What does “excellent” look like for a “public health strategy”.

Yesterday some kind soul said I was an excellent DPH. it was very gratifying, but probably not true, and certainly too early to tell. It did get me thinking on the nature of the meaning of the word “excellent” in this context as I painfully try to complete a public health strategy for SCC.
Here are 5 thoughts on what excellent might look like.

Ultimately improvements in healthy life expectancy, and reduction in inequalities is the metric that matters. This is easily flipped round into avoiding premature avoidable disability, misery and death.

Culture and getting the right narrative is important.

I perceive one of the important roles is to change the culture of organisations and systems; changing the standard operating procedures. Ultimately this might necessitate changing the way people think and changing the nature of resource committed. There are many tools and arguments that can support this process of changing the narrative of a place with respect to health.

The right suite or programmes, interventions and strategies

Talk is, however, cheap. Actions do matter.

We should expect the Implementation of range of high impact strategies that measure changes in important metrics.

“A range of high impact programmes in flight” is a proxy metric for excellent progress?

There’s a caveat – when you’ve got no fresh cash to spash then the key priority is to develop policy to influence choice and or to influence the way other resources are committed – with all the vested interests inherent in that. Thus talk is a key tool of influence etc. Maybe talk isn’t so cheap after all.


How well do we do Health in All Policies (HIAP).

It’s worth a note here on the recent, very excellent, LGA publication on Health in All Policies (HIAP).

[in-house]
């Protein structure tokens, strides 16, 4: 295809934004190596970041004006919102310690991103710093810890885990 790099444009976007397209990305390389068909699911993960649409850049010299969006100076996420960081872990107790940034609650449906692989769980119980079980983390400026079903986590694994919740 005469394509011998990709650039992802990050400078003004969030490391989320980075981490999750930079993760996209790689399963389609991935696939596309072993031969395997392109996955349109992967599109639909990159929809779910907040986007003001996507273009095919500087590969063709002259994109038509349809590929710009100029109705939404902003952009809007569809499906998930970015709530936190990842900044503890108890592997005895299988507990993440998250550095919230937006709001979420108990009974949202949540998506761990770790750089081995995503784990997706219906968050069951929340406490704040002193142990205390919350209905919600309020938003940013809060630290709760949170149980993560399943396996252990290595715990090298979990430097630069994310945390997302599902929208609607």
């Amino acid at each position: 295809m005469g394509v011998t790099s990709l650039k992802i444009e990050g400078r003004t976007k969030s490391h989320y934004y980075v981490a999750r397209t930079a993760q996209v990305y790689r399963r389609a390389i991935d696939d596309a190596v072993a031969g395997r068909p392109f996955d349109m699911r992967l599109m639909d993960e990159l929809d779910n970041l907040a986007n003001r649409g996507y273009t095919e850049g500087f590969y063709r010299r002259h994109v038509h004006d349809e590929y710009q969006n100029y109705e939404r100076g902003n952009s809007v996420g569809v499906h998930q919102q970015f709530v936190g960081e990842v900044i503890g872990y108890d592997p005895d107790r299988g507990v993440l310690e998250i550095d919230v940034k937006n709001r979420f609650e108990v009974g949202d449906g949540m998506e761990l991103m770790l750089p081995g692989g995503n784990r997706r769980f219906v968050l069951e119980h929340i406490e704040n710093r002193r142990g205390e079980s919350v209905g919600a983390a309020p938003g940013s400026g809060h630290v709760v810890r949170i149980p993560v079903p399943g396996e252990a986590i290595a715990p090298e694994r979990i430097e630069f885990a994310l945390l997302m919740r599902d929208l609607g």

I’d say that really going to work on this one is also in the definition of excellence.

This is a concept that’s been around for a while, well decades. If we really want to make good on the potential of realising the health benefit of resources committed outside of the thing we call the ‘public health grant’ we will have to get serious about the lessons in here. Something to perhaps consider through a Health and Well Being Board lens.
There are dangers obvious dangers to be watchful for:

  • the ever present danger that it’s a framework that’s used for services to describe how what they already did improved health, and how they could do more if they got money (there isn’t any?) not about how they were going to change what they did to better address health. Watch that space with interest.
  • The  danger of investments for future health not being made as budgets are skewed (understandably) to demand led services – history has told us a story of consistent demand and cost growth here. Obviously this is the story of the NHS and adult social care, but they are not the only demand led services

The POINT of such approaches is using such frameworks to CHALLENGE EXISTING resource commitments AND DO BETTER with a view to delivering more health return with them than is currently the case.

It’s important to be clear about money. Especially whether this is committed in a way that allows us to acheive the social goals we want to

Not just the public health grant.

As I often say ‘the public health grant’ will not achieve significant change by itself.

Currently the PH Grant is used to fund a number of services (Health Visitors, School Nurses, Drug and Alcohol, smoking cessation etc). This will likely always be the case. In Sheffield c85% (probably more actually) of the PH Grant is spent on service commissioning.

The remainder is spent on the architecture of commissioning (ie commissioners) and ‘others’.

Obviously it’s important that the commissioned services are doing what we want and delivering the outcomes we want. This is just as true of services commissioned within the public health grant as ANY other service. This leads me onto the ‘others’……
I am one of the ‘others’ – basically the job of others is to engineer change. My chief exec sometimes characterises this as the ‘health strategy’ department, sometimes as the R&D dept. Either way he’s right (he always is). It’s quite a small sum of money spent on strategic leadership, most of it is spent on commissioned services.

It’s worth a very careful read of the section in the LGA doc about “backbone staff”. This sort of stuff – changing cultures, SOPs for a city, challenging the status quo etc – isn’t going to happen by itself. It also isn’t easy, nor particularly tangible or quick. So always a danger we cut the backbone to feed the demand led stuff.
This will only happen if we make it happen. But if you want


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